Field Maloney: Good question. I wrote about this subject in a piece I did for Slate on golf and tennis. The trick for marketers is always to expand their audience, without losing the aura of exclusiveness and prestige that has made their product aspirational in the first place. How do you increase your marketing share without watering down the exclusiveness of your brand?


Oakland, Calif.: One thing your story did not address, but made all the difference for my extended family: the influence the women in the family have on what is offered at family gatherings. Most of the women in my family don’t like the taste of beer, nor how it fills them up. When the U.S. started to offer locally made wines that tasted fabulous, my family started to migrate toward serving wine at family functions instead of beer because it is the women who arrange our family gatherings. Once the men had tried wine, they found out they liked it as much as beer. We now serve only wine at family gatherings.

Field Maloney: This is a very interesting point. I think the power women have regarding what goes on the American table probably hasn’t been explored enough. (And I wonder how it has changed through the decades and centuries. Is it greater or less now than it was, say, 50 years ago?)


Philadelphia: Another question: despite the Gallup Poll in 2005 (the 2006 poll put beer back on top, by the way, but it didn’t get anywhere near the press attention the 2005 one did—more evidence of a wine-wing media bias…) beer continues to handily outsell wine, both in volume and dollar sales. What’s that indicate?

Field Maloney: Good question. Some of the beer people pointed this out in 2005. Even though more Americans said they preferred wine in that pool, beer still outsold wine 6 to 1. So either a very few people drink a whole lot of beer, or people are more stuck on beer than they let on. I think because wine has become more of a “lifestyle” drink, people might be more likely to say they “prefer” wine in a poll, even though they actually drink more beer. But who knows? The unpredictable psychology of polling behavior is fascinating to me.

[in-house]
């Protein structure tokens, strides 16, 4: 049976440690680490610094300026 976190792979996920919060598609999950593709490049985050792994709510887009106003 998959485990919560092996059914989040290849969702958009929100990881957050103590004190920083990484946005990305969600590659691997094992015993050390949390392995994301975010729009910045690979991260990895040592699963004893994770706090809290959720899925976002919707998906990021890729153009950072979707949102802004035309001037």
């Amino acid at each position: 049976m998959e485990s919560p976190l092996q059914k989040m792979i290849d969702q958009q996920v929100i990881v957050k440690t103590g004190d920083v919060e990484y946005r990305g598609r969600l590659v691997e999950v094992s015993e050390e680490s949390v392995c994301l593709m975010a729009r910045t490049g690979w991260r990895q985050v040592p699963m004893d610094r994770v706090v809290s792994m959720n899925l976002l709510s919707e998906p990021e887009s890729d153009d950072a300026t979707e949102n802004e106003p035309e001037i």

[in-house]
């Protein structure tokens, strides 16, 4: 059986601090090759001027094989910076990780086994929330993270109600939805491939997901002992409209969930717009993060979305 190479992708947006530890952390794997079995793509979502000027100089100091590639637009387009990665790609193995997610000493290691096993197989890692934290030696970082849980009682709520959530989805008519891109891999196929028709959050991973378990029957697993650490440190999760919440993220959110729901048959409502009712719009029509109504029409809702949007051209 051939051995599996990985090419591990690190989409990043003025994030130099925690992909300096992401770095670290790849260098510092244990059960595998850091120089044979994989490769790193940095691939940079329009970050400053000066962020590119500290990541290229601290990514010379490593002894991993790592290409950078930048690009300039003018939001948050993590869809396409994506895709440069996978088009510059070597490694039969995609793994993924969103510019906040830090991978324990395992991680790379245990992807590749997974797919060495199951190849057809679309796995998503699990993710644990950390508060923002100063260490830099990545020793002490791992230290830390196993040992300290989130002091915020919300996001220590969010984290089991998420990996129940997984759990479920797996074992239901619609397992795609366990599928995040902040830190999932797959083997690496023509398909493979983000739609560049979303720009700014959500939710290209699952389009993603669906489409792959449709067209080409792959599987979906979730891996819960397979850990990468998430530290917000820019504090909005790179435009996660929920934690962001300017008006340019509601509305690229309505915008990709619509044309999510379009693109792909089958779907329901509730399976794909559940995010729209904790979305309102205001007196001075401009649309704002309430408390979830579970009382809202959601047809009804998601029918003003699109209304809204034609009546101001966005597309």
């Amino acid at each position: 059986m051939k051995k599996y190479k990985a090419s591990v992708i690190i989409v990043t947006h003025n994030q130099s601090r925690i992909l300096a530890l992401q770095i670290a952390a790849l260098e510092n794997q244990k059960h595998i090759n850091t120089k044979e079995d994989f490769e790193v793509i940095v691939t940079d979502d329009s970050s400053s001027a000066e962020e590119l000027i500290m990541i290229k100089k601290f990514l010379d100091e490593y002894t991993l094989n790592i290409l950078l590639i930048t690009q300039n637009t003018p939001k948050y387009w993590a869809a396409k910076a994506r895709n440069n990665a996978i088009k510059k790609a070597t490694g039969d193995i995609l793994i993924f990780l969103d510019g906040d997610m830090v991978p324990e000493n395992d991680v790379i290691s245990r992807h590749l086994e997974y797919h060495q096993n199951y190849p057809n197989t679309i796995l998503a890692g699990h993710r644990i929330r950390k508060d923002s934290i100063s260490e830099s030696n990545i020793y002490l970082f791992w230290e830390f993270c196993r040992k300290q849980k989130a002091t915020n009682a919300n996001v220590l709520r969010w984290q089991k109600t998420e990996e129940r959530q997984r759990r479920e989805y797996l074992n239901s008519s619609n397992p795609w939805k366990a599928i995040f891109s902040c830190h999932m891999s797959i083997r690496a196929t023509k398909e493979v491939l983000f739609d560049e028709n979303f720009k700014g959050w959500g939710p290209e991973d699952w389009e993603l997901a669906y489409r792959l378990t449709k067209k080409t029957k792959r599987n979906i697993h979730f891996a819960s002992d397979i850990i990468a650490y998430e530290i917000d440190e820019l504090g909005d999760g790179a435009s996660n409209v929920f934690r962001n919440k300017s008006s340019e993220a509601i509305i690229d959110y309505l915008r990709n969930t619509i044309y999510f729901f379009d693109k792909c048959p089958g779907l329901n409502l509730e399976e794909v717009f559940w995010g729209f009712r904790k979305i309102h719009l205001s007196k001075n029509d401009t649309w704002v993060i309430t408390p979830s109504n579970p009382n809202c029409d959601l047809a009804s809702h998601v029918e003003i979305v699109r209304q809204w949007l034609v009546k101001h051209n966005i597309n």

Also, I think the American media loves stories that indicate a shift in the status quo. In this case, with wine vs. beer, it was a shift in the status quo that seemed to reinforce some larger cultural trends. That kind of stuff is catnip to journalists.


Richmond, Va.: Can the rise of wine popularity be partly attributed to the range of prices and better offerings for lower prices? It’s no longer taboo (for most people) to set a bottle of $7.99 Yellow Tail Shiraz on the table. Heck, some restaurants even serve Woodbridge and Sutter Home wines, which retail for less than $5 per bottle at most stores.

Field Maloney: Definitely. A huge factor in all this, which I didn’t really go into in my piece, is that wine-making overall has improved vastly in the past two or three decades. The quality of cheap wine has gone up astoundingly. I think that made it easier for Americans to think of it as an everyday drink and not a special occasion luxury. (And I think that was the big hurdle for the American wine industry—how to get Americans to think of wine as an everyday thing, the way they do, say, in France or Italy.)


Alexandria, Va.: When it comes down to it, wine just seems to give me a better buzz than beer. Don’t get me wrong, I like beer just as much as the average American woman, but I love wine because it seems there is a whole art that goes into selecting just the right bottle for the occasion (or non-occasion, like a Tuesday night).